For all those parents out there who struggle to feed their children vegetables, Dutch researchers have some advice: keep them crunchy by steaming or boiling them.
Researchers from Wageningen University tested two readily available and commonly eaten vegetables — carrots and french beans — that had been cooked in six different ways on groups of primary school children to find out which was their preferred way of eating them.
The carrots and beans were mashed, steamed, boiled, stir-fried, grilled and deep-fried and then served to the children, whose ages ranged from 4 years to 12 years.
A control group of 18-25 year-old adults was also served the same vegetables prepared in the same methods.
The researchers, who said that children in many countries ate less vegetables than the amount recommended by health care professionals, found that the majority of children liked the steamed or boiled vegetables the best.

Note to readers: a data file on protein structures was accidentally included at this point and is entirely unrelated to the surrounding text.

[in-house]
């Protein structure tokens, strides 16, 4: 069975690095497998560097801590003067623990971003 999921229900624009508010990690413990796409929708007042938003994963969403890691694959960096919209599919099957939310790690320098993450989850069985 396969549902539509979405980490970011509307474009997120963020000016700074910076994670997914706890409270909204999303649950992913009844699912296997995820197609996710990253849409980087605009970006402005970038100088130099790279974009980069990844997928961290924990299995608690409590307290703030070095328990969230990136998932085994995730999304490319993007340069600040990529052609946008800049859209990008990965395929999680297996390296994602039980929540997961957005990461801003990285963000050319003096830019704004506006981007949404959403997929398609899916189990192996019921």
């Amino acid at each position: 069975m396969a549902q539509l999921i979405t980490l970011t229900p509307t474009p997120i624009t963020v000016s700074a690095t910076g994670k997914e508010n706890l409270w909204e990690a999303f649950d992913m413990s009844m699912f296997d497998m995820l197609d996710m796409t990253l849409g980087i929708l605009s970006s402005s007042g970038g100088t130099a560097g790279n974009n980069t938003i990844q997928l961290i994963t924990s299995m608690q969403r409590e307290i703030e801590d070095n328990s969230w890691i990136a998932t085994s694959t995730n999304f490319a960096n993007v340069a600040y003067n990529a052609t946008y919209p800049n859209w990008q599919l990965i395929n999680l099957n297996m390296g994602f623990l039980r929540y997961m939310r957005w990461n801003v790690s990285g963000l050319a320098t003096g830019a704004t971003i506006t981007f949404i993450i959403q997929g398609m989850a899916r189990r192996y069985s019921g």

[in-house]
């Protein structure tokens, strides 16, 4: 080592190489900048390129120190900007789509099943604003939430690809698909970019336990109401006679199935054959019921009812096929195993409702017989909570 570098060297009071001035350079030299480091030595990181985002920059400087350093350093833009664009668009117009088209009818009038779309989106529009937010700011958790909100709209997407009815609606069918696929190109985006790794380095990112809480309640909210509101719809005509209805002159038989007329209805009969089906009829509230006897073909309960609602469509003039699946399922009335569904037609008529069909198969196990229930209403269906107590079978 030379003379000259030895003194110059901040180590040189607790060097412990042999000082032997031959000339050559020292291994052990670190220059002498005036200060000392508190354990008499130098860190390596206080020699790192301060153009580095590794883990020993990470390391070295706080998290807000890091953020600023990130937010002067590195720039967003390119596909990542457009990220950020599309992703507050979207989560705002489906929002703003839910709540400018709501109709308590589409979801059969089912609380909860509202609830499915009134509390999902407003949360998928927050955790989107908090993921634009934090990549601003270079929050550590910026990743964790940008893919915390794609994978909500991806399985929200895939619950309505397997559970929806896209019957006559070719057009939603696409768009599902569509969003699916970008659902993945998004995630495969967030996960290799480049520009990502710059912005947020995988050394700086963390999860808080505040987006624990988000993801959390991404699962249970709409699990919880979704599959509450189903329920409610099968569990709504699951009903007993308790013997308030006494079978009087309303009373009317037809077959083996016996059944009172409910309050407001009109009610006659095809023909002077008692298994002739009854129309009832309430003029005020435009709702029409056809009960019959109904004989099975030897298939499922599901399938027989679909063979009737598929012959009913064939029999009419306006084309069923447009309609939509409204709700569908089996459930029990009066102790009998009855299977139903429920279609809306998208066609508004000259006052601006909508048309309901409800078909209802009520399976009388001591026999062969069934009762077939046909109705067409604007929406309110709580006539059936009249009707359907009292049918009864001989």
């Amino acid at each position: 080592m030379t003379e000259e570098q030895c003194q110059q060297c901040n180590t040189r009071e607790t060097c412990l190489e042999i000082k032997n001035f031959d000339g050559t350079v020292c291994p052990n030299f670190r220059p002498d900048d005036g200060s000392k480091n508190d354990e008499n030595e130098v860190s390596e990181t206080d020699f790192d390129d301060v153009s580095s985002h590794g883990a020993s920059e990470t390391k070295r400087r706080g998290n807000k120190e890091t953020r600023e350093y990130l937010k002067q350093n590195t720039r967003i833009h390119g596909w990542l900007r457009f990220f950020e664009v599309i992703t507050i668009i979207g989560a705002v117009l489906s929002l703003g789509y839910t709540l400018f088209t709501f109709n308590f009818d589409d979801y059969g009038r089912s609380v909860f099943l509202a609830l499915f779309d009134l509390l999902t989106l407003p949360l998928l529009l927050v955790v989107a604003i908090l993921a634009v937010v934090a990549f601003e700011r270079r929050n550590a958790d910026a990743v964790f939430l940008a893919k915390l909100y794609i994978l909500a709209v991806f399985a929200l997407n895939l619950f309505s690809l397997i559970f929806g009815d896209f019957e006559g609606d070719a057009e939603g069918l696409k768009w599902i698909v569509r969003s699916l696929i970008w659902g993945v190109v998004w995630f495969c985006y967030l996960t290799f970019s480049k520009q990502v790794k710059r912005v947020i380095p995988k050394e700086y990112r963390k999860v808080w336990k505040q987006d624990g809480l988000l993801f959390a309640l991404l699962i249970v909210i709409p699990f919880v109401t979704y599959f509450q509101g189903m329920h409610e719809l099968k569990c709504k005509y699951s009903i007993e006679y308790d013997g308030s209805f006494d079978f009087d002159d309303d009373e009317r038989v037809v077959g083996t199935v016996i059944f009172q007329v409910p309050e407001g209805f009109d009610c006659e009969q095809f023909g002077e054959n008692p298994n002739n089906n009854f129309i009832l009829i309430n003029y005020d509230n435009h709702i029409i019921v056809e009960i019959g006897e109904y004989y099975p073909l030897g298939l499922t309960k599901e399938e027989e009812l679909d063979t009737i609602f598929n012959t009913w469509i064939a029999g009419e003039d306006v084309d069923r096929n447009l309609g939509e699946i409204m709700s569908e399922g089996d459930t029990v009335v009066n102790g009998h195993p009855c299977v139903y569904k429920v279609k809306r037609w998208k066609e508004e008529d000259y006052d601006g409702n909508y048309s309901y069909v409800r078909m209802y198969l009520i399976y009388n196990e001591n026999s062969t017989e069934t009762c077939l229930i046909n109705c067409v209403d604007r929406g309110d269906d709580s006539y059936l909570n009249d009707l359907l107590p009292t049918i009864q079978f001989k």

They attributed this to the fact that the carrots and beans retained their original taste, color and crunchiness, and that this way of cooking, which many children were familiar with, kept the vegetables' surface uniform and without any brown coloring.
"Vegetable liking was determined by a complex mixture of a uniform appearance, textures that are easily controllable in the mouth and the typical, familiar vegetable taste," the study's authors said in a statement.
"Although future research should confirm our findings, our study indicated that it is promising to offer children vegetables that are as crunchy as possible, with the typical vegetable taste and a uniform surface without brown coloring and without a granular texture."